john bolton

Team Bolton: John Never Promised Trump He ‘Wouldn’t Start Any Wars’

Bolton. Photo: Andrew Harrer/Bloomberg via Getty Images

Last night was the darkest of the past 14 months.

From day one, it was clear that America’s election of Donald Trump was an act of self-harm. But the president’s hiring of John Bolton has radically increased the risk that it will also prove to be one of mass murder on a world-historic scale.

The top national security adviser to the most ignorant and impressionable president in modern memory is a man whose lust for war is so rabid, it makes Senate Republicans uncomfortable. Bolton wants to bomb Iran and North Korea, and he wants to do it yesterday. Just this month, the former U.N. ambassador told Fox News that Trump’s upcoming summit with Kim Jong-un was a positive development — because moving right to high-level talks would accelerate the inevitable failure of diplomacy, thereby clearing the way for war between the United States and a nuclear power.

A recent Pentagon simulation projected that a nonnuclear military conflict between the United States and North Korea would come with a daily civilian death toll of 20,000 in South Korea alone.

Trump’s meeting with Kim is tentatively scheduled for May. That same month, he will need to reaffirm the nuclear agreement with Iran — or else, withdraw from it, thereby informing the North Koreans that America’s promises cannot be trusted. Which is to say: Within two months, Bolton will have the opportunity to sabotage diplomacy with Tehran and Pyongyang simultaneously.

Still, when news of Bolton’s hiring first broke Thursday night, there were a couple tenuous sources of consolation. One was this report from CNN’s Kaitlan Collins:

Another was the notion that Bolton’s ideology had been incidental to his selection. The president’s decision to make Larry Kudlow his new economic adviser did not mean that Trump had come around to the CNBC personality’s views on free trade. Thus, it was possible that he’d picked Bolton solely for the communications skills that the latter had displayed as a cable-news talking head — one White House official had told Politico that Trump “was impressed by [Bolton’s] many appearances on Fox News.”

So, maybe Bolton’s maniacal hawkishness would be as irrelevant to White House policy as Kudlow’s anti-protectionism. After all, didn’t Trump reportedly resent H.R. McMaster specifically for strong-arming him into sending more troops to Afghanistan? And hadn’t the mogul delivered withering assessments of George W. Bush’s trigger-happy foreign policy — not just during his 2016 campaign, but for years prior?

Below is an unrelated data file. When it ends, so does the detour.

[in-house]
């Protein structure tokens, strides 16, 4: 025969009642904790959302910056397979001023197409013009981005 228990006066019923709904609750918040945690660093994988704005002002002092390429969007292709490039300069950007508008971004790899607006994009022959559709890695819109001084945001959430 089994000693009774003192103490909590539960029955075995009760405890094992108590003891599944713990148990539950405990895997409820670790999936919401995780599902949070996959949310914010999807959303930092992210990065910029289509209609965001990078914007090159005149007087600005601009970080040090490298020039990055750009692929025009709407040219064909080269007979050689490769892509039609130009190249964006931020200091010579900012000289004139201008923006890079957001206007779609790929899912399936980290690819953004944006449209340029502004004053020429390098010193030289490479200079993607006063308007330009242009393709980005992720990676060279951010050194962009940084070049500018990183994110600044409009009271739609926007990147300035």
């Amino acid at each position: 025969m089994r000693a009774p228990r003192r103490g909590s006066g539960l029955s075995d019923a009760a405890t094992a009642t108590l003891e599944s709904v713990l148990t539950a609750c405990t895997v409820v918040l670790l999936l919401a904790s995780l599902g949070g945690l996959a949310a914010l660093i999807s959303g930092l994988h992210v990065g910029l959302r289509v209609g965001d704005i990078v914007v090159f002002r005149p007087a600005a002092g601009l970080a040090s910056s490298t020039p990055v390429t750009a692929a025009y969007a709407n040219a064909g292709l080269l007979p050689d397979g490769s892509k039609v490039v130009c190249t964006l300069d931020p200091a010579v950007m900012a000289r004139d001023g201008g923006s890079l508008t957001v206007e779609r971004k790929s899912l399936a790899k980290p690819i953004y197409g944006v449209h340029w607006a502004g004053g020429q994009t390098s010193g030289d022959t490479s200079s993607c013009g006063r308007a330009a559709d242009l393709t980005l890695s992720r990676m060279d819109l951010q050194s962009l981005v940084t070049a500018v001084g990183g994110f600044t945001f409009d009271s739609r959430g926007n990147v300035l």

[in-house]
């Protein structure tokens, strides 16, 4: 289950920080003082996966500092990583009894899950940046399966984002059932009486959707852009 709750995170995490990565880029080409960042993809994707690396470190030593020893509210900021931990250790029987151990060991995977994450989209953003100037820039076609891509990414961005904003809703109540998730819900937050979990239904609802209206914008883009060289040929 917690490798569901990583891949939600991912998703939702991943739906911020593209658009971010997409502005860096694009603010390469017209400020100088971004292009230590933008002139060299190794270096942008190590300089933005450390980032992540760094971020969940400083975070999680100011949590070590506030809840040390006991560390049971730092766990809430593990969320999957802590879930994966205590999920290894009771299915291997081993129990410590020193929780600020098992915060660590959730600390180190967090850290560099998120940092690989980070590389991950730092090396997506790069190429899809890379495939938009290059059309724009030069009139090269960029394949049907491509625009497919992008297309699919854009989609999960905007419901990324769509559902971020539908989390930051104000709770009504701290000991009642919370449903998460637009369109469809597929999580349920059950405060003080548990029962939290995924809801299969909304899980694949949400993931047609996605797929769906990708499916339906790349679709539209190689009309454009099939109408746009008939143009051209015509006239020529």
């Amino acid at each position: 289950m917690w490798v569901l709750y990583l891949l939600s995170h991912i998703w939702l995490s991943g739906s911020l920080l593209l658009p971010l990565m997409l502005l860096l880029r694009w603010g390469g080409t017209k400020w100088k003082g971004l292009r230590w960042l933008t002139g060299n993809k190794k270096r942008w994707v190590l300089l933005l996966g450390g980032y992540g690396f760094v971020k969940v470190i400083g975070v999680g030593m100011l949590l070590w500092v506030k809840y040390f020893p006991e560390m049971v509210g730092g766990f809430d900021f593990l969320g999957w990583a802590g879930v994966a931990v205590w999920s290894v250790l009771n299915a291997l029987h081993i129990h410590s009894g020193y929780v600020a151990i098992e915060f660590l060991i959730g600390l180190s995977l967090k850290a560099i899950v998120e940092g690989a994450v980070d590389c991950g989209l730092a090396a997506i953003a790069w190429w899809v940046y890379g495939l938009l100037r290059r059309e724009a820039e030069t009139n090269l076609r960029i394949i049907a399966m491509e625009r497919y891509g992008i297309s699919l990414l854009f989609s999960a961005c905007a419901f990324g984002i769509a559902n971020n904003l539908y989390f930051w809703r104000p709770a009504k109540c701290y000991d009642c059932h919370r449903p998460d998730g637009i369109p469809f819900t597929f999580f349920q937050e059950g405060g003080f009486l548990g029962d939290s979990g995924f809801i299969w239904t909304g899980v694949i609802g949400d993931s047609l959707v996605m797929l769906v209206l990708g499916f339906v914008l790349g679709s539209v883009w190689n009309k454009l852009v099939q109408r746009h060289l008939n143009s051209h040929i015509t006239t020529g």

And wouldn’t striking an unprecedented peace agreement with North Korea be more satisfying to the master deal-maker’s ego than initiating a war whose chief protagonists would be other men? Wasn’t it plausible that John Bolton would just be a glorified cable news surrogate — and Defense Secretary James Mattis, the true brains behind the administration’s foreign policy?

Alas, new reporting from Axios Friday morning appeared to eviscerate those slender reeds.

Sources close to President Trump say he feels John Bolton, hurriedly named last night to replace H.R. McMaster as national security adviser, will finally deliver the foreign policy the president wants — particularly on Iran and North Korea.

… Until now, Mattis and Tillerson have been trying to restrain what they consider some of the president’s more dangerous instincts, and have been on the opposite side of major issues, including moving the U.S embassy to Jerusalem and trying to persuade Trump not to tear up the Iran nuclear deal.

Sources who know Bolton expect he will stare down Mattis, tell him when he’s wrong, and will be a Henry Kissinger-type presence in the room. Now that Tillerson is gone, he could fundamentally tip the balance of power on Trump’s national security team, senior officials expect.

… A source who has spoken to Bolton said he told Trump he was only interested in two jobs: Secretary of State or national security adviser. “He said, ‘Mr. President you ran on this agenda. You ran against Iran. And if you want to hire me, that’s what I’m going to produce for you.’”

All this would be alarming enough if Trump hadn’t recently taken to making enormously consequential decisions unilaterally, on a whim, without consulting his senior staff. But he has — and late Thursday, Politico revealed that Bolton’s hiring was itself the result of such a spur-of-the-moment decision.

American voters, elected officials, policymakers, political operatives, and journalists shoulder a responsibility much greater than that borne by their counterparts in most (if not all) other countries. How the greatest military power in world history chooses to govern itself has implications for people far beyond our borders. Hundreds of thousands of Iraqis aren’t walking the Earth today because of the invasion our government launched 15 years ago this week.

Picture them alive, standing before you in a crowd stretching out past the horizon. Hear the cacophony of their collective conversations, prayers, children’s laughter. Look into their faces. See the weddings they did not celebrate, the babies left unborn. Read the poems they did not write. Rue the apologies left undelivered, unrequited loves left unlamented, parents unmourned, friendships unformed and un-betrayed, amends left unmade, and all the other sorrowful, wondrous gifts of human existence that were incinerated by our cruise missiles, eviscerated by our assault rifles, or snuffed out by the fascistic death cult that both left in their wake.

Imagine 20,000 South Koreans joining them, each day.

Bolton Denies Promising Trump He ‘Wouldn’t Start Any Wars’